In the lead up to the presidential election in November, and in response to the economic crisis precipitated by the Covid-19 pandemic, Americans for the Arts (AFTA), a non-profit arts advocacy group, has today released a proposal for a national recovery strategy that the next administration can use to put creatives back to work.
“The timing for this proposal is not accidental. We know that there can be no recovery without creativity,” says Clay Lord, the organisation's vice president of strategic impact. “Both of the major presidential campaigns, and many of the Congressional campaigns, are building out their detailed priorities and platforms now—and we know that recovery from the pandemic and the addressing of racial injustice are top priorities.”
Some actions within the 15-point plan could be achieved in one day through executive orders, such as directing federal departments to employ creative workers or completing the authorisation and funding of an ArtistCorps within AmeriCorps. Others involve the development and passage of new laws and policies in conjunction with Congress—for example, making permanent the ability of gig workers and independent contractors to access federal unemployment benefits, or taking up and passing legislation that would adjust existing federal policies to be more inclusive of creative workforce projects. The aim is to provide more security to the 55 million independent contractors in the US, which includes roughly 5.1 million workers in creative fields.
On the other side of all of this, we cannot simply end up with the systems and structures we had beforeClay Lord, Americans for the Arts
Lord says that since the start of the pandemic, Americans for the Arts has been working with different coalitions of creative organisations, artists and private sector leaders to think through how to get relief to creative workers in the US and how to integrate them into local, state and federal policy makers’ recovery plans. One of these efforts was a research collaboration with Artist Relief, a consortium of funders that has distributed millions of dollars to creative workers, which yielded comprehensive if harrowing findings in a report first published in May. The results of the study revealed that nearly two-thirds of all creative workers had been rendered fully unemployed by Covid-19.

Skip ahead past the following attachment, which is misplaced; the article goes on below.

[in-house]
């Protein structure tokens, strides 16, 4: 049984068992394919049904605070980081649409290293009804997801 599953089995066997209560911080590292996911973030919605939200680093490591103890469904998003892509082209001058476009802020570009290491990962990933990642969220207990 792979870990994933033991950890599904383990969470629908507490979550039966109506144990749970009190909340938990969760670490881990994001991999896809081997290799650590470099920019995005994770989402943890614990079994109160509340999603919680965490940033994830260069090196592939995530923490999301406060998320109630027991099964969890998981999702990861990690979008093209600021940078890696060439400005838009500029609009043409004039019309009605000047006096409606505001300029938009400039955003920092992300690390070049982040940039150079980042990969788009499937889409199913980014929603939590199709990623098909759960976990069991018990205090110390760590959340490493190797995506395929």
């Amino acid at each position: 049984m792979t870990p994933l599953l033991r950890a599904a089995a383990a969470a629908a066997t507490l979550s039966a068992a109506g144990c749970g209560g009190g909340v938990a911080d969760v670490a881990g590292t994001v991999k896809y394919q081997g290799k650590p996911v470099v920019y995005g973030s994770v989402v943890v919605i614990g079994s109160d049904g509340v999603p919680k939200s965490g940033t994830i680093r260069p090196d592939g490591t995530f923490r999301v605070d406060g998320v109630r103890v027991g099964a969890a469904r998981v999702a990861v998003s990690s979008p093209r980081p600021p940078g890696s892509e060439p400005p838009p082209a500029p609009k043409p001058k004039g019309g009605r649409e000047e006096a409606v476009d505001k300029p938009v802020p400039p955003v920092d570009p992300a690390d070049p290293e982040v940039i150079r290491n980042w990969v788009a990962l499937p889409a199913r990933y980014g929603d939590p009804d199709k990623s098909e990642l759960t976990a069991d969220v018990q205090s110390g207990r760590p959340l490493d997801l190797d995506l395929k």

But despite that hardship, Lord explains, over 75% of those who were polled have been doggedly working in their communities to improve morale, spark cohesion, and make sure the arts get on the road to recovery. Moreover, 80% of them say they are ready and willing to use their creativity to bolster a post-Covid economic revival. “The creative economy is primed and ready to be a part of the recovery, and we want our candidates and elected leaders to know that,” Lord says.
More than just artists
In the last three weeks, AFTA was able to convene more than 125 cultural groups to form the Getting Creative Workers Working coalition. That group, along with others in the Americans for the Arts network, collaborated to created this set of policy proposals, which currently has more than 700 endorsements from artists like Christine Sun Kim, the actor Annette Bening and the former National Endowment for the Arts chair Jane Alexander.
But it is not just artists who are starving. Museum workers, faced with mounting job cuts as institutions and non-profits slash budgets, are struggling to unionise with the hope of gaining more job security. And, on the commercial side, event venues and galleries are whittling staff down to a core few as business remains limited or suspended. A UBS and Art Basel report published yesterday finds that one third of galleries surveyed downsized their staff in the first half of 2020, losing an average of four employees, with around half of the losses being full-time employees.
AFTA’s so-called “Put Creative Workers to Work” proposal also follows a demonstration in Times Square on Labor Day (7 September) in which 100 New York-based artists, performers and cultural workers like stage hands and set designers performed “Will I?” from the musical RENT, while clutching signs listing their professions and calling on Congress for additional pandemic relief, saying their industry has been hit hard by the coronavirus.